Over the last eight years, I’ve had the opportunity to meet with many different participants in the healthcare supply chain: drug manufacturers, Group Purchasing Organizations, retail pharmacies, hospital pharmacies, physicians, consultants, academics, clinical researchers, third party logistics providers, pharmacy benefits managers, and others. Over this period, the level of anxiety has been mounting considerably, culminating with the angry response to President Obama’s healthcare act in 2010, and the ensuing set of debates and judicial proceedings that is taking place as we speak in the Fall of 2011.
Although I’m not going to argue that there aren’t flaws with the Obama healthcare legislation of 2010, I believe that “Obamacare”, as many critics have named it, is really nothing more than a manifestation of what is happening globally in the healthcare ecosystem. The primary element is that current business models for the life sciences are no longer sustainable, and will surely result in collapse unless something radical changes. This view is not just an opinion – a multi-agent simulation model shows it to be the case.
The proposal that current models are not sustainable has been validated by NCSU faculty simulation findings, using multi-agent based simulation. Using current models of biopharmaceutical development, the research suggests that the evolution of the current operating model, when carried out, results in complete collapse. (Jetly, Guarav, Rosetti, Christian, and Handfield, Robert, “A Multi-Agent Simulation of the Pharmaceutical Supply Chain (PSC)”, Proceedings of the POMS 20th Annual Conference, Orlando, FL, May1-4, 2009.)
A multi agent system involves interplay between multiple interacting agents. Although individual agents may follow a simple strategy, it may result in complex evolution of the system. Therefore, multi agent system (MAS) methodology is used to analyze systems which are too complex to be solved using alternative methods (traditional mathematical or statistical). Application of MAS is ideal for problems whose solution is dynamic, uncertain and of distributed nature.
Our research indicates that in the end, bigger pharma is NOT better. According to our model, when manufacturers consolidate, they can’t cover the cost of supporting their large asset base – plants, equipment, research laboratories, administration etc… Although their research productivity increases as they grow, as measured by the number of drugs released by individual manufacturers, the productivity of the supply chain diminishes. In addition, since drug sales represent a fixed pie, as only blockbusters will support the cash drain from larger assets. Because blockbusters are increasingly less likely to occur, it doesn’t take a genius to determine where this ends up.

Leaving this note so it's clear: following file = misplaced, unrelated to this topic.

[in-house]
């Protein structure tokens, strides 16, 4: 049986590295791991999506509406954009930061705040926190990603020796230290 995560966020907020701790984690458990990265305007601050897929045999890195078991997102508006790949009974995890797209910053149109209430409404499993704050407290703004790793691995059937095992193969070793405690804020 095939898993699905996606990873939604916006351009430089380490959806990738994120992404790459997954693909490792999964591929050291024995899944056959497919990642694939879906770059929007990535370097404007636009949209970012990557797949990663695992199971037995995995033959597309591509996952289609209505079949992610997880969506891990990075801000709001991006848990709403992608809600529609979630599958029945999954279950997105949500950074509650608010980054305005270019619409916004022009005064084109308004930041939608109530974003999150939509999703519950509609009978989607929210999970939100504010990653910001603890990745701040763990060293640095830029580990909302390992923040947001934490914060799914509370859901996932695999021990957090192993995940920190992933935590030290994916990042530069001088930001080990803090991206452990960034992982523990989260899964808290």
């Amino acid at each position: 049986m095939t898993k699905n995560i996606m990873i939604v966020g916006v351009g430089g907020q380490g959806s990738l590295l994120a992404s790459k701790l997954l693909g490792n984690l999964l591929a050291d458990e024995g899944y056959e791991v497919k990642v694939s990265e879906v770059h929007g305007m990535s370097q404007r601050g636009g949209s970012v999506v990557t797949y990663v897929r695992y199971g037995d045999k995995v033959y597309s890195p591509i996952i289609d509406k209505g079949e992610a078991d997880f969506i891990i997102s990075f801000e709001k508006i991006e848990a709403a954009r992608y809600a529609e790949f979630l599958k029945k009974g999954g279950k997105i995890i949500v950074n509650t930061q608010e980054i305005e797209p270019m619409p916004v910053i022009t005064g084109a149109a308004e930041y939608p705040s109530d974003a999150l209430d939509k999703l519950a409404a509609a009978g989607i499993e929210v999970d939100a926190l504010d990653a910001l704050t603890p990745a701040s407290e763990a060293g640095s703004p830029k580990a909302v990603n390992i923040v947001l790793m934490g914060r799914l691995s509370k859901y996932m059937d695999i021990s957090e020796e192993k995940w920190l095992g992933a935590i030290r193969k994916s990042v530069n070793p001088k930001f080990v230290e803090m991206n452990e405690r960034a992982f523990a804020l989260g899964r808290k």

In the simulation merger activity is based on the acquirer’s determination that the acquisition will perform above itself as well as industry average. As appears to be the case in reality, the agents assume that past performance in drug development is a good predictor of future performance. The acquirer examines each manufacturer based on the number of drugs it has released in the past two years. Unfortunately, by this time the drug is approaching its maximum sales. Although the larger manufacturer has a greater chance at creating a drug over many games. Results show that over the course of a sample of 177 games, the manufacturer is not assured that this increase in probability is greater than that of two large manufacturers.
Policy makers may be tempted to regulate manufacturer prices in order to decrease their share of supply chain profits and pass savings onto consumers. Our findings show that this form of regulation may have a limited impact. Currently, manufacturers are spending in excess of 20% of their revenues on sales and marketing activities. This activity is deemed necessary to fulfill a requirement for blockbuster drugs. Our results indicate that blockbusters are more necessary than the number of drugs released. If prices are limited, manufacturers will more likely cut back on research and development activities and focus more energy on marketing.
In addition, the results found that distributors have a limited impact on supply chain profitability. Manufacturers and suppliers through drugs released and consolidation impact profitability greatly. Consolidation at the manufacturer level tends to decrease profitability, generally because of reduced research productivity. Consolidation at the supplier level increases supply chain profitability because rents from increased bargaining power are passed on to the consumers.
As this simulation shows, not only is the old operational model broken; but the rules of the game are changing as well. The very nature of the healthcare industry is undergoing a rapid series of changes, primarily in the way that patient-centric reimbursement will occur. The movement towards personalized medicine, pay for performance, and targeted therapies will radically change this space forever.